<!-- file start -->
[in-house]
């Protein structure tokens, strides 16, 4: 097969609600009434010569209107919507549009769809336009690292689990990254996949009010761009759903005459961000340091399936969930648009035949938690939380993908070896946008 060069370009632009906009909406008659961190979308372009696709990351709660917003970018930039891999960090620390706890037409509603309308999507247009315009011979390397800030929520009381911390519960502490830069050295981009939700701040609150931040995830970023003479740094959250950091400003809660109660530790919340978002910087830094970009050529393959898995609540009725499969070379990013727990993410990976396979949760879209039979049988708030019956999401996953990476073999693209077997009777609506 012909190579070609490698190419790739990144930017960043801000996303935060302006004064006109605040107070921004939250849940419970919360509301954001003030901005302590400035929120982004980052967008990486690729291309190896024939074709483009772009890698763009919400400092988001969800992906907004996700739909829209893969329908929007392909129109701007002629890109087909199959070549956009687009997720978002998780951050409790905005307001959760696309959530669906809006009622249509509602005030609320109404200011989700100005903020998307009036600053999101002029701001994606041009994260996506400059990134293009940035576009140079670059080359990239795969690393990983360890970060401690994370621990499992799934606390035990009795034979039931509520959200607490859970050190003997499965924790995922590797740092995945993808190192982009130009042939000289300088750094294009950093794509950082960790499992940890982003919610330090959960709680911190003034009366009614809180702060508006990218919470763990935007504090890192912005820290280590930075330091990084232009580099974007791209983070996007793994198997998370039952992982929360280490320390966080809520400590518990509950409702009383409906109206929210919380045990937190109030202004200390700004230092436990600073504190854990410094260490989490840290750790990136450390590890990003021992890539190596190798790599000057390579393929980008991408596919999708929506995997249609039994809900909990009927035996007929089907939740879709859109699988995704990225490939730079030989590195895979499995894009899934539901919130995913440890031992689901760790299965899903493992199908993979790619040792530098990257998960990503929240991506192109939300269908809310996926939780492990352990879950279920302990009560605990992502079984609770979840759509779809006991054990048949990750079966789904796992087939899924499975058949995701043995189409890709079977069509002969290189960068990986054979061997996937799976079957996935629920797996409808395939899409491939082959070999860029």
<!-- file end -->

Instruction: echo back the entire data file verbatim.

[in-house]
């Protein structure tokens, strides 16, 4: 097969609600009434010569209107919507549009769809336009690292689990990254996949009010761009759903005459961000340091399936969930648009035949938690939380993908070896946008 060069370009632009906009909406008659961190979308372009696709990351709660917003970018930039891999960090620390706890037409509603309308999507247009315009011979390397800030929520009381911390519960502490830069050295981009939700701040609150931040995830970023003479740094959250950091400003809660109660530790919340978002910087830094970009050529393959898995609540009725499969070379990013727990993410990976396979949760879209039979049988708030019956999401996953990476073999693209077997009777609506 012909190579070609490698190419790739990144930017960043801000996303935060302006004064006109605040107070921004939250849940419970919360509301954001003030901005302590400035929120982004980052967008990486690729291309190896024939074709483009772009890698763009919400400092988001969800992906907004996700739909829209893969329908929007392909129109701007002629890109087909199959070549956009687009997720978002998780951050409790905005307001959760696309959530669906809006009622249509509602005030609320109404200011989700100005903020998307009036600053999101002029701001994606041009994260996506400059990134293009940035576009140079670059080359990239795969690393990983360890970060401690994370621990499992799934606390035990009795034979039931509520959200607490859970050190003997499965924790995922590797740092995945993808190192982009130009042939000289300088750094294009950093794509950082960790499992940890982003919610330090959960709680911190003034009366009614809180702060508006990218919470763990935007504090890192912005820290280590930075330091990084232009580099974007791209983070996007793994198997998370039952992982929360280490320390966080809520400590518990509950409702009383409906109206929210919380045990937190109030202004200390700004230092436990600073504190854990410094260490989490840290750790990136450390590890990003021992890539190596190798790599000057390579393929980008991408596919999708929506995997249609039994809900909990009927035996007929089907939740879709859109699988995704990225490939730079030989590195895979499995894009899934539901919130995913440890031992689901760790299965899903493992199908993979790619040792530098990257998960990503929240991506192109939300269908809310996926939780492990352990879950279920302990009560605990992502079984609770979840759509779809006991054990048949990750079966789904796992087939899924499975058949995701043995189409890709079977069509002969290189960068990986054979061997996937799976079957996935629920797996409808395939899409491939082959070999860029």